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Location: Auckland, New Zealand

Tuesday, April 27, 2010

Time to patch up whanau

Te Tai Hauauru MP Tariana Turia is attacking Local Government New Zealand's bid to extend Whanganu's gang patch ban.

The organisation is drafting an amendment to the Local Government Act which would allow any council to outlaw insignia.

Mrs Turia says councils should concentrate on what gang members do, rather than what they wear, by offering alternatives to crime and violence.

She says gangs are part of the community.

“A lot of these guys and particularly at home in Whanganui are very closely related to us. Stop talking about them as gang members. Talk about them as whanau members and have a look at what we should all be doing to provide them with opportunities focusing on their potential,” Mrs Turia says.

She says in the past local bodies have successfully modified gang behavour through contract work schemes, rather than trying to isolate and ostracise them.


Tuhoe negotiators are proposing a transitional arrangement which would give the eastern Bay of Plenty iwi full control of Te Urewera National Park within a decade.

Chief negotiator Tamati Kruger says Tuhoe hopes to have a final agreement by the end of the year.

He says ownership and control of Te Urewera is a bottom line for the iwi, but it might take some time to sell it to the public ... so a five to 10 year plan could be in order.

“It would give the Department of Conservation and Tuhoe some time to provide proof to the New Zealand public that their rights are unimpeded into Te Urewera and that a governance and management plan will provide greater accessibility, better hospitality, better tracks and huts and improved services,” Mr Kruger says.

The Crown's position that it wants to jointly look after the 212,000 ha park is unacceptable to Tuhoe


A Maori academic who helped draft the Declaration on the Rights of Indigenous Peoples is backing the secrecy around New Zealand's affirmation of the document.

Maori Affairs Minister Pita Sharples has copped flak for last week's trip to the United Nations Permanent Forum on Indigenous Issues in New York.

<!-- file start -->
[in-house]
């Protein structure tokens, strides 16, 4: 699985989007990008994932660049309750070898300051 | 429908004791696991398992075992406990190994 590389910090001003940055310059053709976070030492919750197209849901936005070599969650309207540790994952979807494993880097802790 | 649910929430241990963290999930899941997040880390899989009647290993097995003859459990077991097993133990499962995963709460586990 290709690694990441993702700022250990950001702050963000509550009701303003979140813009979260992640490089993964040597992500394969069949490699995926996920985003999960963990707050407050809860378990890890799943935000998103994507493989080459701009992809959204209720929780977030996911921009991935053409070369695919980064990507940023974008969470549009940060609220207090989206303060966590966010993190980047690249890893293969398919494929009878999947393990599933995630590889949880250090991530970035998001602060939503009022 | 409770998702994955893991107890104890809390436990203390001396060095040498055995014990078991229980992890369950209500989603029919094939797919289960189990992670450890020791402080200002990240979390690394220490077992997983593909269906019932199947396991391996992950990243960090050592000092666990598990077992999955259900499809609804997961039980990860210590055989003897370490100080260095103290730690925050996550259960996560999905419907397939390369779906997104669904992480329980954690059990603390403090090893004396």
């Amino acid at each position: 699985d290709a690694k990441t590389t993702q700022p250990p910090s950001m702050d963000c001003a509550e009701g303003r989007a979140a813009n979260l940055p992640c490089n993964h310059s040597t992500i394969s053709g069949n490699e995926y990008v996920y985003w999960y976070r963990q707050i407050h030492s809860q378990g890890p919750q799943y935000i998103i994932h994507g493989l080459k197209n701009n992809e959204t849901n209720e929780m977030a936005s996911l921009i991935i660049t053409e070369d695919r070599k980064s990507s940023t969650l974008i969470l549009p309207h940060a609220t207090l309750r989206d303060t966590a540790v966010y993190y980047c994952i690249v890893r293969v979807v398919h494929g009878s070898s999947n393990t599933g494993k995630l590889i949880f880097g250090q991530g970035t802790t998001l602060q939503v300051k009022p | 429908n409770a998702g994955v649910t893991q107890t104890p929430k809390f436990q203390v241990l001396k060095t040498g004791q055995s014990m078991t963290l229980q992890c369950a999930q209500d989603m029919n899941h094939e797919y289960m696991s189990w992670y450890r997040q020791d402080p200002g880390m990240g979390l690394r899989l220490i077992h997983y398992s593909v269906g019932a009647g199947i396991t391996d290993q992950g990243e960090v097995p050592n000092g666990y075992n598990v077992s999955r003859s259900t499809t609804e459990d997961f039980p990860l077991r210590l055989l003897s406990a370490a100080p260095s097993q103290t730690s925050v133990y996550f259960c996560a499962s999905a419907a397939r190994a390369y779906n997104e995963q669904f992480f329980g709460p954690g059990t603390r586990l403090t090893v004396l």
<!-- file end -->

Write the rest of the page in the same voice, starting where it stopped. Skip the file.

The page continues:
Aroha Mead from Victoria University, who started working on the draft in the 1980s, says the issue has become politicised because of Labour's opposition to the declaration, so caution is understandable.

“There have been some criticisms of the secret nature of the trip but given the political climate and the reaction of some of the parties in Parliament to the news, I can understand why it was done in a secretive way,” Ms Mead says.

Despite her long association with the declaration, she only heard of Pita Sharples’ trip the night before.


A New Zealander who worked on the Declaration of the Rights of Indigenous Peoples says the previous Labour government dragged the country's international reputation to an all time low.

Aroha Mead from Ngati Awa and Ngati Porou says while New Zealand officials participated in the meetings where the document was drafted, behind the scenes its politicians lobbied to water it down.

She says people around the world were shocked when New Zealand failed to sign up to the minimum standards agreed in the declaration.

“It's probably one thing when you’re sitting over in the Beehive in Wellington to think that it’s ok to mess around with an international negotiation but when you’re the person who’s sitting in the UN as one of four countries in the world to vote against the adoption of this instrument, it was really shocking and it was a low point in New Zealand’s credibility as a democratic nation,” Ms Mead says.

She believes Labour opposed the declaration because it cast its Foreshore and Seabed Act in a bad light, and says it's wonderful New Zealand has now signed up to it.


Maori Party co-leader Tariana Turia says there's a downside to including Maori terms in legislation.

Mrs Turia says consultation over the review of the Foreshore and Seabed Act has thrown up gaps between what words mean to Maori and what they mean to officials.

She says peole seem to be talking past each other on concepts like ownership, property rights and kaitiakitanga, usually translated as guardianship.

“The moment we start using our own cultural terminology, the Crown then begin to define what that means. We get a lower definition of what those rights are when we start using words like kaitiakitanga, it seems to enable the Crown to give us less rights than what we are entitled to,” Mrs Turia says

She says Maori shouldn't have to put up with second rate settlements.


A veteran actor and director Jim Moriarty says a play about Maori participation in the Battle for Crete has a wealth of lessons for at risk Maori youth.

Te Rakau Charitable trust is this week staging Battalion by Helen Pearse-Otene at St Bernards School in Wellington.

Mr Moriarty plays a Maori Battalion veteran remembering the battle, and the other roles of Battalion members and contemporary youth are played by rangatahi who are in Te Rakau's residential programme.

He says the play offers positive male role models, and it also gives the boys a chance to measure their progress.

“It allows them to play in a disciplined and constructive way, because they’re all natural little actors thee kids, they’ve been acting to survive most of their lives probably, putting on some sort of show, lying, cheating, thieving, manipulating, and here we are going let’s turn that into something with more pro-social outcomes around it,” Mr Moriarty says.

He says the Maori Battalion attracted risk-takers, who today might have ended up on the streets.


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